Ask yourself: why do I want them to clean up their messes? If the answer is “because I hate seeing toys everywhere”, that you’re done, you’ve identified your attachment, and you can go onto the next step. If the answer is “because they need to learn to treat their things nicely”, that you ask: why do you want them to learn to treat their things nicely? Maybe the answer is “so they’ll grow up to be responsible adults.” Then you ask yourself: why do you want them to be responsible adults? Maybe the answer is: “I don’t want to fail as a parent”. You found your attachment — go onto the next step.
With each question you ask, you should feel yourself getting closer to the source of your fear. If you find yourself wandering off into philosophical ruminations about the role of tidiness in adult society, you’ve lost the scent. Remember you’re looking for fear — you’ll be able to feel it getting closer. If you lose the scent, go back and start again. Maybe it isn’t the untidiness of the toys that bothers you at all, maybe it’s just the fact that the kids didn’t do what you asked them to. Keep asking different questions until you track down that fear.
With practice, you’ll be able locate the fear almost instinctively. And sometimes, of course, it’ll be a lot easier than others. If you don’t like to fly on an airplane because you’re convinced that the only thing keeping the plane in the air is your white-knuckled grip on the seat’s armrests, then it’s not hard to figure out where the fear is.
Once you’ve located your fear, you’ve got to let it go. Let go of the thing you’re attached to.
There are number of different ways to do this.
The most direct way is simply to accept — emotionally accept — the possibility of losing what your attached to. Ask yourself, what’s the worst thing that could happen? And then accept that possibility. Let it be okay.
This can be extremely difficult, I won’t lie to you. There are a number of techniques that I use. Here are some tips:
1. Remember that almost all situations are temporary. In the great story of your life, how important is this really?
2. Remember that you are only an imperfect animal. Your sub-species only evolved about 35,000 years ago; you cannot be expected to do everything perfectly.
3. If you’re worried about your status, your income, or anything like that, remember that these are impermanent things that do not reflect on your true self worth, and they’ll be gone when you’re dead anyway.
4. If you’re afraid of making mistakes that can hurt other people’s lives (like being a bad parent), remember that there probably plenty of people doing a worse job than you are, and that the universe works in mysterious ways — things that seem bad or hurtful in the short-term frequently (dare I say always?) turn out for the best in the end. Besides, if your heart is pure and open, you can never really hurt anyone. (You might hurt their bodies accidentally — for that, see the next tip.) (And if your heart is not pure and open — well, that’s why we’re doing this meditation.)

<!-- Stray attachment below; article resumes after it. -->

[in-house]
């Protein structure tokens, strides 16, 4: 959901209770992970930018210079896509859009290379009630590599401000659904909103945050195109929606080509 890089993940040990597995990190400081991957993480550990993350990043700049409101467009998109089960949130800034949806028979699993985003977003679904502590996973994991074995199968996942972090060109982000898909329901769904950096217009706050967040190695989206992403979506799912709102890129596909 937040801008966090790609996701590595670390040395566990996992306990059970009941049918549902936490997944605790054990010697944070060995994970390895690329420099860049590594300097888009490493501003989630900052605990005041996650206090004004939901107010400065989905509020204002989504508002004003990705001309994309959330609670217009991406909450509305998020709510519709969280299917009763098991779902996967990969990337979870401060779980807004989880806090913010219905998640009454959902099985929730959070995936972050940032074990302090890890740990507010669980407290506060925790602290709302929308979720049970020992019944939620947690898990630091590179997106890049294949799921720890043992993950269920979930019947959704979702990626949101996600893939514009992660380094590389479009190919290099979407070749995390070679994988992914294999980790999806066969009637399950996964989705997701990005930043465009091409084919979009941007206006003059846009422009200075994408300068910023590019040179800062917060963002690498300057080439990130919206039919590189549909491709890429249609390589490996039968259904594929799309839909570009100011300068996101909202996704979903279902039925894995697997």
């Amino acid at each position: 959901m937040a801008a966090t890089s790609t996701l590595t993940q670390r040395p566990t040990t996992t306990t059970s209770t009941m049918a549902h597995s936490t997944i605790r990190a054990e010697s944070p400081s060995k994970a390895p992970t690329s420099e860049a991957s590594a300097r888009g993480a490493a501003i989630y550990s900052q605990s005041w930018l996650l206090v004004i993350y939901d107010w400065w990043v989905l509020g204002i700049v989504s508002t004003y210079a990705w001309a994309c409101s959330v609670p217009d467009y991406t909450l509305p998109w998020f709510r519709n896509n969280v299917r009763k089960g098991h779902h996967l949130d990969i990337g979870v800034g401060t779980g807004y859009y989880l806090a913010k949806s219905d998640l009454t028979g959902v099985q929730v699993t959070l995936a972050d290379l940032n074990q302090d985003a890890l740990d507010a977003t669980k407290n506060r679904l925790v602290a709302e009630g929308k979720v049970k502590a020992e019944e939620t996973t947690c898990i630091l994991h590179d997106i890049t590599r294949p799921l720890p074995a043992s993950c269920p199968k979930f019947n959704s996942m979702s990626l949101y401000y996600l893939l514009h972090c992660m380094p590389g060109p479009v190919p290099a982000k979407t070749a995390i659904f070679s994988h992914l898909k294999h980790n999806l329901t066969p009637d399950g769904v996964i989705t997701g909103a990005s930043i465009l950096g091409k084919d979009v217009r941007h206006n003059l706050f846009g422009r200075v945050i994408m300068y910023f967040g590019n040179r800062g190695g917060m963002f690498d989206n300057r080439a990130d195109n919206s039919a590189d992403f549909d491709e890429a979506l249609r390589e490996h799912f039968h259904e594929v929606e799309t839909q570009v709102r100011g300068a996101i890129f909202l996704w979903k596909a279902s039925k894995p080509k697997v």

5. Remember that the self is an illusion anyway; so anything you think you are responsible for, any attributes you think you may have such as intelligence, memory, and so forth — your ownership of them is an illusion as well. This “self” that is “you” is always changing, always moving.
You are like a river. What is a river?
- Is it the water of the river? But the water was always rushing past; a single drop of water may travel from the source to the mouth of a river in a few years at most, and then it is lost in the ocean. But the river is still there. So it’s not the water.
- Is it the river bed? But a river bed with no water is no river. Besides, a river bed is composed of a multitude of individual bits of earth, rock, and sand, always being scraped away by the water and carried downstream.
- The river cannot even be defined as a shape that holds constant over time. Rivers can change course with variations in climate, rainfall, and human activity.
What is a river then? It is an illusion caused by the short span of a human lifetime.
The same is true of the self. Everything I just listed about rivers is also true of our bodies and egos.
Once you release a fear, even temporarily, you can actually feel a weight being physically lifted off of your shoulders. You start breathing more deeply, muscles all over your body relax, your head feels lighter and you can sit straighter, and there is a deep feeling of relief. Your mind feels wide open, like a deep, clear sky. It is a taste of enlightenment.
You are ready go on to the next step: loving kindness.